Saturday, September 17, 2011

After the Flood

Like many New Jerseyans, our house took some direct hits from Irene and Lee. After living with a completely dry, finished basement for the last 12 years, this time, it flooded twice and then our ceiling leaked, and our finished basement became finished in the other sense of the word. As in, kaput. Granted, we didn't suffer one iota as much as the folks in the hardest hits parts of the state, like Cranford (see Eileen's post, below) or Paterson. My heart goes out to the people in those areas, and, considering the complete devastation of their homes and belongings, I can't really complain. Relatively speaking, losing our basement wasn't so bad.

Still, I lost something in the flood that, as a writer of children's books, makes me awfully sad. I lost most of my longstanding collection of children's books. I have...make that, had...hundreds, maybe thousands of books. I'd been collecting them for decades, since I was a kid. My own kids have added reams of new titles to that collection every year. Three days post-storm, I got home from being stranded in Colorado to find them soaking wet and soiled, ruined. I'm not talking about them being ruined by the clear, Poland Springs-kind of water, I'm talking about the brown, smelly, yucky kind. These books clearly had to be tossed.

So lately, I've been throwing out everything from Rick Riordan to Carolyn Keene. So long, Caps for Sale. Nice reading you, Polar Express. Unwind, Artemis Fowl, The Thief Lord, all gone.

It is a drag. On the other hand, ruined book collections can be rebuilt, for the most part. As for ruined homes and lives, it's not so easy. My thoughts turn to those folks now. I wish them all a speedy recovery, and lots of financial aid from FEMA!

Paper Waiters, did Irene and/or Lee affect any of you, too, from a children's book writer's perspective?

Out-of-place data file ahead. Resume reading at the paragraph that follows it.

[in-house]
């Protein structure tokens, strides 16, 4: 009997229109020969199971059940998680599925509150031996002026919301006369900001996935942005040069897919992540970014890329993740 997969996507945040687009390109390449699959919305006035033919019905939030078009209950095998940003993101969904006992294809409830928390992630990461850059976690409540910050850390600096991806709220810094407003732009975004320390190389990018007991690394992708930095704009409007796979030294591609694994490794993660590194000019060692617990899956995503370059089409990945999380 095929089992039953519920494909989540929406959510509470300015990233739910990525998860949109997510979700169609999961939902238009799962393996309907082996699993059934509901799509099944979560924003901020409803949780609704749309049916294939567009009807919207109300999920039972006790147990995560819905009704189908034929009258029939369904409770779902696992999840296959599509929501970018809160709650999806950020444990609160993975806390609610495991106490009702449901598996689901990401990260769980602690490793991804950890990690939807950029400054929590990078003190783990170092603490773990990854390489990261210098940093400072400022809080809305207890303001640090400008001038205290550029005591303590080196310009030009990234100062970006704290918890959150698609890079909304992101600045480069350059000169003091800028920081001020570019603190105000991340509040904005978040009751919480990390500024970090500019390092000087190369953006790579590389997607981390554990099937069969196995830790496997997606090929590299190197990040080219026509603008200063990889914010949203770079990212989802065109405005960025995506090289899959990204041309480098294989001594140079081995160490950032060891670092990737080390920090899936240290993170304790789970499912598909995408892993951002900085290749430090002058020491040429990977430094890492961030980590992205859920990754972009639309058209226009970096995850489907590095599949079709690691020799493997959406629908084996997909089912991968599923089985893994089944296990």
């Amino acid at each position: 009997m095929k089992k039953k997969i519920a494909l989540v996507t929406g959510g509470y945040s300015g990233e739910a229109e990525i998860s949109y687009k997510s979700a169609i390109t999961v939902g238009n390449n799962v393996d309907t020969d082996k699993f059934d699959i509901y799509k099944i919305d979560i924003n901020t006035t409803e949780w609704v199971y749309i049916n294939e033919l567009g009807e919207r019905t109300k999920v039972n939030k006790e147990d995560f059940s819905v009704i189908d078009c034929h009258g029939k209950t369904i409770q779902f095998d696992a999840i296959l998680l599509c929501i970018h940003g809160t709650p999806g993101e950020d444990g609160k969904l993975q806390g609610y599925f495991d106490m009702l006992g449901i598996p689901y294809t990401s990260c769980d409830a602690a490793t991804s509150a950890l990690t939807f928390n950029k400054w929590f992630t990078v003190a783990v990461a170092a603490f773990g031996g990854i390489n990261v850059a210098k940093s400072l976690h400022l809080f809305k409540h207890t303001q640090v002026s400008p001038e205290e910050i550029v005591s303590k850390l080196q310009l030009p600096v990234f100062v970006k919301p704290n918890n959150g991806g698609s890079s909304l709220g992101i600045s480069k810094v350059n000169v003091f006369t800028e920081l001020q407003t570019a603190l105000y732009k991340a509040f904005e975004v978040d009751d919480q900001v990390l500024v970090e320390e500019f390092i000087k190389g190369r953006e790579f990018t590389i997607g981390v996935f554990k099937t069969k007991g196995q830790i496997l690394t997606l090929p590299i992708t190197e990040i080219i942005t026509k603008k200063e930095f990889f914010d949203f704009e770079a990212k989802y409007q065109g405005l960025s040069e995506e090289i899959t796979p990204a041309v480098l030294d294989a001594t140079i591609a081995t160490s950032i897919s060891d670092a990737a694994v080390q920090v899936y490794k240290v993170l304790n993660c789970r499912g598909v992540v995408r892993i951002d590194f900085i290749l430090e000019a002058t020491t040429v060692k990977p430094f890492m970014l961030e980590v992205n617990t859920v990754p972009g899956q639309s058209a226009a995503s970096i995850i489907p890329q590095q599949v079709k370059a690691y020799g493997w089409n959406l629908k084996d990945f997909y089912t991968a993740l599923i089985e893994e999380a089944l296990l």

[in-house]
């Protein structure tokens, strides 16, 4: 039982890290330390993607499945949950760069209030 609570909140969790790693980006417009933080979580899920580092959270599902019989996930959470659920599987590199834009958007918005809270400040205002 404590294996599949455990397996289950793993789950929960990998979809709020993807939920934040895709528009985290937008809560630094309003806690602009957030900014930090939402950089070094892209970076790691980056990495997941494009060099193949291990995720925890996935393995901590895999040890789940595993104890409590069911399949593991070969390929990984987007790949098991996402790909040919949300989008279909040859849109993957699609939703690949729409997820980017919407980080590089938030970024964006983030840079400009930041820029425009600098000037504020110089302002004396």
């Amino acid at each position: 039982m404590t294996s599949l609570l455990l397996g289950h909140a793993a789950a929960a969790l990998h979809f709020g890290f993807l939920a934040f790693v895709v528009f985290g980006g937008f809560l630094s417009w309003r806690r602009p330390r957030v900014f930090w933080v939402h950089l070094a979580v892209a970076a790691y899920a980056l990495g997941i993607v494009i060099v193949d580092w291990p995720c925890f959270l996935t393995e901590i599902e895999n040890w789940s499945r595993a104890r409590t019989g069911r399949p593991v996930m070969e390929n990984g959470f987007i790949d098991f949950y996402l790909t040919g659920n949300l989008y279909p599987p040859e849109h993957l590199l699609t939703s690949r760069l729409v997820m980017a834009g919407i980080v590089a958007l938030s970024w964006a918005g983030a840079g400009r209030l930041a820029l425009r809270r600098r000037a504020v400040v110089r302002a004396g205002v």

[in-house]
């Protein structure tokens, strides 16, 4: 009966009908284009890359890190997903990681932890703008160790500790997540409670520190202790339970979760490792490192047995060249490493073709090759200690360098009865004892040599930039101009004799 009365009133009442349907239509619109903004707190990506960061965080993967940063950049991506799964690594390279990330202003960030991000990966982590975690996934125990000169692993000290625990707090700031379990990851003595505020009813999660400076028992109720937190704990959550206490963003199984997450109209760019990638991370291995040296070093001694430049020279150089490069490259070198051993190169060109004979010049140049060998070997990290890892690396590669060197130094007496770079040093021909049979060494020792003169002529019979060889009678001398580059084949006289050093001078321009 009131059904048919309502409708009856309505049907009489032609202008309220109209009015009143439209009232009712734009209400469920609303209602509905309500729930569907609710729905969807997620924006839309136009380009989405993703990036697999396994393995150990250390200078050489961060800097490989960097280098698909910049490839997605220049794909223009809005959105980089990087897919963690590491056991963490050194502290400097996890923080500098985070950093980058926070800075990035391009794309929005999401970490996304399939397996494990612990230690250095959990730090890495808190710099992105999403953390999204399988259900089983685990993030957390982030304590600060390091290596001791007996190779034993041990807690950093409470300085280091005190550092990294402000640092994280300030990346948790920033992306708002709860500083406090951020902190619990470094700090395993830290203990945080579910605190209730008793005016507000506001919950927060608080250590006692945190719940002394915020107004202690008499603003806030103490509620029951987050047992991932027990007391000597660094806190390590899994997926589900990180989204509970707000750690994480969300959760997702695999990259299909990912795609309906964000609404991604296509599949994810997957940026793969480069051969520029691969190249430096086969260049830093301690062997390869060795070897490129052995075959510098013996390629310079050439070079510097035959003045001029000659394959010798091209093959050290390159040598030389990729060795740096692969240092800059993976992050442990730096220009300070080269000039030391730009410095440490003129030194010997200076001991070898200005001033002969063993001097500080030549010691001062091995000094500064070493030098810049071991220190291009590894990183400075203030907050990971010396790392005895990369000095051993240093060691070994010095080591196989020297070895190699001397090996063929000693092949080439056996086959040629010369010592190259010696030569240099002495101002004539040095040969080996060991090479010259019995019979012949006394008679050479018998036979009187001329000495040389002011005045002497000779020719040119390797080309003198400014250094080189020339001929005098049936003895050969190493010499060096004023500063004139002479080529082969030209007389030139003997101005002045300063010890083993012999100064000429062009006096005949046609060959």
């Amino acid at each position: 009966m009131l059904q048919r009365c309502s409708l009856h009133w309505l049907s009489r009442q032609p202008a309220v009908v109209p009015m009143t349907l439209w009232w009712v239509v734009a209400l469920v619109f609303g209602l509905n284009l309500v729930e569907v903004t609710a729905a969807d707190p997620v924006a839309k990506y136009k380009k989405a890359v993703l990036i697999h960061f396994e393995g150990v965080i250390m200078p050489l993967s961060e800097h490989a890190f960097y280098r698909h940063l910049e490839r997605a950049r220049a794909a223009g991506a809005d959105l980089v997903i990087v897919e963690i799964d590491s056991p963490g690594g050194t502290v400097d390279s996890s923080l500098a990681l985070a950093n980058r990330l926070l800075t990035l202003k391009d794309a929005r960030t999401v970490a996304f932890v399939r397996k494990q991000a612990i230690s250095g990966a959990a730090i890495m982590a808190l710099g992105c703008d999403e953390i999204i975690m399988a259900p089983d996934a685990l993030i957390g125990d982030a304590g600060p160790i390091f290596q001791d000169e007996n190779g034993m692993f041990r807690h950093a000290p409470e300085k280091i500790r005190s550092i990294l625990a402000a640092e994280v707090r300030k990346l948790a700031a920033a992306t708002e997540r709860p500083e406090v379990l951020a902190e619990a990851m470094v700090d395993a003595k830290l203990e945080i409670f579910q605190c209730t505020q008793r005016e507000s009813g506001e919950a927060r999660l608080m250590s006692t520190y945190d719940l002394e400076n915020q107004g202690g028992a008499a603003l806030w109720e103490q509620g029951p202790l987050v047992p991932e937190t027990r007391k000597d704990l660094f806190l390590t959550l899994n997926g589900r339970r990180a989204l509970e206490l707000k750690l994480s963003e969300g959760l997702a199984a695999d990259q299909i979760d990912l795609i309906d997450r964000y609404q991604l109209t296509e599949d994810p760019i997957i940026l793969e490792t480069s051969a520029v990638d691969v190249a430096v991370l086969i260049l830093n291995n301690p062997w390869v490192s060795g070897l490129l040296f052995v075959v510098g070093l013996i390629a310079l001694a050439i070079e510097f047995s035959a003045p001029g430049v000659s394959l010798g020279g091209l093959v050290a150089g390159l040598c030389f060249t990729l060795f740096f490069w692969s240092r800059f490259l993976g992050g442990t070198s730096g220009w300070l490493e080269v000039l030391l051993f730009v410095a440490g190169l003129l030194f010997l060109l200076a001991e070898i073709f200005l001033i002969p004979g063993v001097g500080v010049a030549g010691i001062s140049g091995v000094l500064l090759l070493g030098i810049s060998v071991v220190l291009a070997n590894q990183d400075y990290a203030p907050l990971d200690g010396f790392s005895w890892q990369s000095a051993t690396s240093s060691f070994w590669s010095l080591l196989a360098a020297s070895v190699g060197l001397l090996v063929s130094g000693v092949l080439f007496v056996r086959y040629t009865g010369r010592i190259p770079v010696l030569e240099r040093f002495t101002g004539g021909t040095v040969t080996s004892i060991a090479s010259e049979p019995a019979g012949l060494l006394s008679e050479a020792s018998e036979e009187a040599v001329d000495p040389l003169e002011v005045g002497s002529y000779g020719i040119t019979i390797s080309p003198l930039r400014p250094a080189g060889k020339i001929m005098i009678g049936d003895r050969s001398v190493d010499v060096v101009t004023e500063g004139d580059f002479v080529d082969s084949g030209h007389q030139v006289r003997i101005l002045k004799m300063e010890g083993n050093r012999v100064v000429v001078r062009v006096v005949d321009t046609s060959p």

1. I'm so sorry to hear about the loss of your books! The first time our basement flooded, during a hurricane a year ago, all of my son's wooden trains were destroyed. For some reason I found this more devastating than the destruction of our carpeting, the hours of cleanup we had to attempt on our own, or the financial burden of re-flooring our basement.

    I live south of Baltimore, along the Chesapeake Bay. We were hit hard by Irene, and the basement indeed leaked. We lost more toys, but it wasn't too bad. We told each other that we were lucky.

    Then, on September 6, when I was 37 weeks pregnant, my husband took me to the hospital because I'd been having terrible headaches. They did bloodwork and decided to deliver the baby immediately, because I have a history of preeclampsia. (I'll spare you the details.) My baby was born healthy and perfect, and my husband was able to spend the night with me in the hospital.

    Then, the next day, Lee hit. The following morning, my husband woke up to a MORE flooded basement than we'd encountered during Irene. He spent four days sucking water up in a shop vac -- just to have MORE water pour into the house a few hours later, as another band of storms came through. After witnessing the birth of his third son, my husband didn't get to see him for another four days, when I was released from the hospital.